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February 7, 2013 | By Paul West, Washington Bureau
WASHINGTON - Some of the nation's most prominent Republican governors have moved to embrace a key feature of President Obama's healthcare law, providing a significant boost to the administration and highlighting a fissure inside the GOP on an emerging campaign issue. At stake is the goal of expanding health insurance under the Medicaid program, one of two main ways the law is to provide coverage to those who lack it. Starting in 2014, the law broadens Medicaid to cover people who earn up to about $15,500 a year, but under last year's Supreme Court decision upholding the law's constitutionality, states have the option of rejecting the expansion and the federal money that comes with it. Opponents wanted to unite all Republican governors against participating in the Medicaid expansion; they have lined up 15, including Rick Perry of Texas and Bobby Jindal of Louisiana.
February 2, 2013 | By Noam N. Levey, Washington Bureau
WASHINGTON - Healthcare for the nation's poor, once viewed as especially vulnerable in this era of budget cutting, has emerged as a surprisingly secure government entitlement with as much political clout as the Medicare and Social Security retirement programs. Even as President Obama and congressional Republicans gear up for a new budget battle, Medicaid and the Children's Health Insurance Program, which together provide coverage to more than 1 in 5 Americans and almost 1 in 3 Californians over the course of a year, appear off-limits despite their huge price tag. The president protected Medicaid in 2011 when Congress and the White House slashed $1.2 trillion in federal spending, including on Medicare - the healthcare plan for seniors and disabled people - as part of a deal to raise the nation's debt limit.
January 15, 2013 | By Cindy Carcamo, Los Angeles Times
Arizona Gov. Jan Brewer, a vocal opponent of President Obama's healthcare reform law, surprised her state this week by announcing that she would embrace a key component of the law. Now she faces having to sell the idea to a Republican-controlled Arizona Senate and House, which will probably give some sort of pushback. Her spokesman, however, predicted that lawmakers would agree to expand Medicaid coverage because of the federal funds provided for the effort. "Gov. Brewer believes that when lawmakers take a step back and take a look at these numbers they're going to come to the same conclusion … to get this passed," spokesman Matthew Benson said Tuesday.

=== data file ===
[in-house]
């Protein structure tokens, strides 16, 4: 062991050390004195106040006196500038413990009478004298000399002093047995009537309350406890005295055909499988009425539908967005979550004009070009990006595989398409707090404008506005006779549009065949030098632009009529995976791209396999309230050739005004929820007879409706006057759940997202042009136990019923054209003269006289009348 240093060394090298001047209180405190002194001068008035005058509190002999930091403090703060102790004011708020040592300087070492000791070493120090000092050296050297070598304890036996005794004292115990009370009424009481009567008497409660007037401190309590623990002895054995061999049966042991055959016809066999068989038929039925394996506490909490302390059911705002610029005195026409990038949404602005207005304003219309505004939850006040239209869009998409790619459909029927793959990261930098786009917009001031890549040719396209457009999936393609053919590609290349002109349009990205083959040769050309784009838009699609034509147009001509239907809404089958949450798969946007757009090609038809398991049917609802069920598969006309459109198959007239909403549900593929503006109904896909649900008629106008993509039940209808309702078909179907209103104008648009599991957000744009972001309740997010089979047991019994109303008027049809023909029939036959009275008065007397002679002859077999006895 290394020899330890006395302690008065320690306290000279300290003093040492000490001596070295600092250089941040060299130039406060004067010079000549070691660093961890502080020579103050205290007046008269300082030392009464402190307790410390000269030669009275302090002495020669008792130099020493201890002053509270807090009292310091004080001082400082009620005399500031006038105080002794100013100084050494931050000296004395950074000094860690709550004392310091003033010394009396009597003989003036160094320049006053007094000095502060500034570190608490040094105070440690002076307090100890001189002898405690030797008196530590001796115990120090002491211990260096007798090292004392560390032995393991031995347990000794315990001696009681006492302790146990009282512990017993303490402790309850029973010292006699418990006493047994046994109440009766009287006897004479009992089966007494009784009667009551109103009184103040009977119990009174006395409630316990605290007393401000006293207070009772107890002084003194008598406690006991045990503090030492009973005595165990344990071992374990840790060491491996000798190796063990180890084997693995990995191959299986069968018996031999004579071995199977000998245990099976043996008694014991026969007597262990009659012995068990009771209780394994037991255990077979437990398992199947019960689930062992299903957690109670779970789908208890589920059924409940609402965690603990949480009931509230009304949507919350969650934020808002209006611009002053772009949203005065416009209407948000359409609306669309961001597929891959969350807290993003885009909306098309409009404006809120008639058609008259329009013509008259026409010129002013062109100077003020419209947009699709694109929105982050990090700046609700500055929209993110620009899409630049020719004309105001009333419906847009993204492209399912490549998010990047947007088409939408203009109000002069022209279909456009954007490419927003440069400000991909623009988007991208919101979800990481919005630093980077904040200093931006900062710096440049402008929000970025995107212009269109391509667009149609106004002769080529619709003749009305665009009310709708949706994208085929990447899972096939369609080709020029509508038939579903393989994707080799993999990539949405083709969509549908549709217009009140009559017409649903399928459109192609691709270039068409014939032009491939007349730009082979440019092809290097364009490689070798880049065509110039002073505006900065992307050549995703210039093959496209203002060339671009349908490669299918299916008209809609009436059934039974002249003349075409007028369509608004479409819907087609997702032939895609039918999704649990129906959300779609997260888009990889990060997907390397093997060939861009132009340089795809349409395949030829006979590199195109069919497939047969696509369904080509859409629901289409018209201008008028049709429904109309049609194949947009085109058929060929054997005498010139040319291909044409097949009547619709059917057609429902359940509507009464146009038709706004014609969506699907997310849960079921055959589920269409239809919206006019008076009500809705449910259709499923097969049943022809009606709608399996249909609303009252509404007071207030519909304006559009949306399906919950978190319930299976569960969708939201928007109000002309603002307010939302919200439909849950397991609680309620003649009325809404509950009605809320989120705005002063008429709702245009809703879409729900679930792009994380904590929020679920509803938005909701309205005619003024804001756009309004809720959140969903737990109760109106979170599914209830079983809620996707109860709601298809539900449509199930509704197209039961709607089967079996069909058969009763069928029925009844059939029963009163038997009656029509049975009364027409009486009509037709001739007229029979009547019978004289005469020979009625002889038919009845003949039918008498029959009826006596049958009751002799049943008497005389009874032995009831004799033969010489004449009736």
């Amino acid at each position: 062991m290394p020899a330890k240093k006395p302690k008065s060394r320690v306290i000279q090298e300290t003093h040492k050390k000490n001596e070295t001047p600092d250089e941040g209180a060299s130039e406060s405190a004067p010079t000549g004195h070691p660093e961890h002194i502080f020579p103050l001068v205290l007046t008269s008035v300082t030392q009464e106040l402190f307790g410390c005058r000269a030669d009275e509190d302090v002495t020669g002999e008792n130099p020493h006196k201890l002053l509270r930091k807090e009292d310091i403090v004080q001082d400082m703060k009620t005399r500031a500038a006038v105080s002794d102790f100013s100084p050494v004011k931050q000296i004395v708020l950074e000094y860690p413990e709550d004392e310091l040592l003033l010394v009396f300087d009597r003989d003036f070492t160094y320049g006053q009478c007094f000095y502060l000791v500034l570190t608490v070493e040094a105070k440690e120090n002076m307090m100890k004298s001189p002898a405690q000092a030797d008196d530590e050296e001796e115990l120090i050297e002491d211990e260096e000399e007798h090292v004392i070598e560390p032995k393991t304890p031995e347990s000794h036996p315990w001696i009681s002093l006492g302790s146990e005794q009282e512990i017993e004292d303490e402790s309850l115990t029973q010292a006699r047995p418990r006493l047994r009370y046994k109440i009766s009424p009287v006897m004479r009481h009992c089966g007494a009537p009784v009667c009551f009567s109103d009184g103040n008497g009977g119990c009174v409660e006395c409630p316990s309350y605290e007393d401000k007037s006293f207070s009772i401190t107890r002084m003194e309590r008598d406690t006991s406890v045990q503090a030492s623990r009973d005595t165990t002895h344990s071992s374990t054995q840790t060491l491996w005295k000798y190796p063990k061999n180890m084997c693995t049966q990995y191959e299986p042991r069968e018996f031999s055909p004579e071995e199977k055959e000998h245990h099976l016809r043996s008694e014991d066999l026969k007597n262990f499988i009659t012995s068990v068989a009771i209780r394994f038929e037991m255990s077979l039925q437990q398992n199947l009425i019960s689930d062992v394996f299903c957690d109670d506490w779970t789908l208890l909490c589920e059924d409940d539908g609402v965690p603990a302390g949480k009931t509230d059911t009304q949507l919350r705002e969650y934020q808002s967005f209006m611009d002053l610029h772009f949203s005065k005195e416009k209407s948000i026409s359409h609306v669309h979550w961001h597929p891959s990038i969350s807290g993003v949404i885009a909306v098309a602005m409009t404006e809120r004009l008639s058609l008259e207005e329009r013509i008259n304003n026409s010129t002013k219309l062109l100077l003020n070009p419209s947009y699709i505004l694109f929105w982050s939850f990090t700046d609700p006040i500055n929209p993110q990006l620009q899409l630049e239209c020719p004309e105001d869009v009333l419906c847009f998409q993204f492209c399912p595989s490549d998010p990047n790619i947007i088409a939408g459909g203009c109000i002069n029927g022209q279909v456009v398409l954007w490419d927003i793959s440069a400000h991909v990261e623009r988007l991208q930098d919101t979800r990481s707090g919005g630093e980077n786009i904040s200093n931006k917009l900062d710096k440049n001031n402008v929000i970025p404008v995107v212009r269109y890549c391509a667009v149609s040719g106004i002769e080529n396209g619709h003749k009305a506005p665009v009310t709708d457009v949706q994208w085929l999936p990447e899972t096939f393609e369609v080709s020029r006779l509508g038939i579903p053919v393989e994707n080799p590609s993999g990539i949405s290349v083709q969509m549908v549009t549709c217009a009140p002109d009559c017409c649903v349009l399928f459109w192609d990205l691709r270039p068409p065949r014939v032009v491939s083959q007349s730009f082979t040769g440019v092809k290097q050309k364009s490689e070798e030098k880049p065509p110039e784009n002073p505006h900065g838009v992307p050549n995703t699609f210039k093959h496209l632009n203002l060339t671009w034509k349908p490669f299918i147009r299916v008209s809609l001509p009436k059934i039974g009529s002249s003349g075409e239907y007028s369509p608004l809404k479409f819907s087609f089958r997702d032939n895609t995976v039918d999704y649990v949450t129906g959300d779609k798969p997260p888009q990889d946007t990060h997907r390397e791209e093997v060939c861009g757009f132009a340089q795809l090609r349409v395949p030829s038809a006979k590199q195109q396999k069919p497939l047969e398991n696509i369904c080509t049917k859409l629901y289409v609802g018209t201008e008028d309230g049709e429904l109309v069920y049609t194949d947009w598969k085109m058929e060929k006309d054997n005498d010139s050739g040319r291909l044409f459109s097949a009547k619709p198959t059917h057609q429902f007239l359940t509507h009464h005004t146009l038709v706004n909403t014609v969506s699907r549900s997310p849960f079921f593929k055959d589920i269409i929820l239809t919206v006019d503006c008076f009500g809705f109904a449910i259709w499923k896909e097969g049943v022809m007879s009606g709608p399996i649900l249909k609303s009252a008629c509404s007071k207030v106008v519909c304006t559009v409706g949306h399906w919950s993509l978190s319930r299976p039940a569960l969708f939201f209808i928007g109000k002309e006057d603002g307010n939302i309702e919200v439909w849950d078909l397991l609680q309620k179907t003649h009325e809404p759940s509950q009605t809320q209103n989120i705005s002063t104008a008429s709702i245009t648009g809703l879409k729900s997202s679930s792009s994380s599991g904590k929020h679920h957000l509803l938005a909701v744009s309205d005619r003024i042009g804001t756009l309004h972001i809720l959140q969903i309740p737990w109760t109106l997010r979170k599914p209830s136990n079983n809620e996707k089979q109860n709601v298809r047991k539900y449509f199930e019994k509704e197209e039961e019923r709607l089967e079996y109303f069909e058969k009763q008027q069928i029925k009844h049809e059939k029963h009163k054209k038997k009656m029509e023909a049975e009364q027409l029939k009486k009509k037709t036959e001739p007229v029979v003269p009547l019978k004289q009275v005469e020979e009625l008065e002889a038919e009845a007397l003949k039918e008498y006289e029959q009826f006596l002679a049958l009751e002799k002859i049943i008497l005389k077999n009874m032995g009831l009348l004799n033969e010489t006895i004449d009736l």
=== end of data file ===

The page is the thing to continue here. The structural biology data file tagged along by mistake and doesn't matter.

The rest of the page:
January 8, 2013 | By Jon Healey
After pushing to cut Medi-Cal spending in each of his first two years in office, Gov. Jerry Brown now has to decide whether to seek to expand it by billions of dollars -- largely, but not entirely, on Washington's dime. A new report from researchers at UCLA and UC Berkeley suggests that the expansion might actually pay for itself through higher tax revenue and lower spending in other state programs. The researchers' cost estimates are just that, estimates, so there's no guarantee that things would work out as well for the state as their model suggests.
December 14, 2012
Looking for ways to slow the growth of entitlement programs, budget negotiators in Washington are considering making seniors wait two years longer to qualify for Medicare - from age 65 to 67. Many Republicans have endorsed the idea, noting that Medicare beneficiaries now live far longer on average than they did when Congress created the program in 1965. The problem with the proposal is that it wouldn't save the federal government much money overall, even though it might cut Medicare's costs.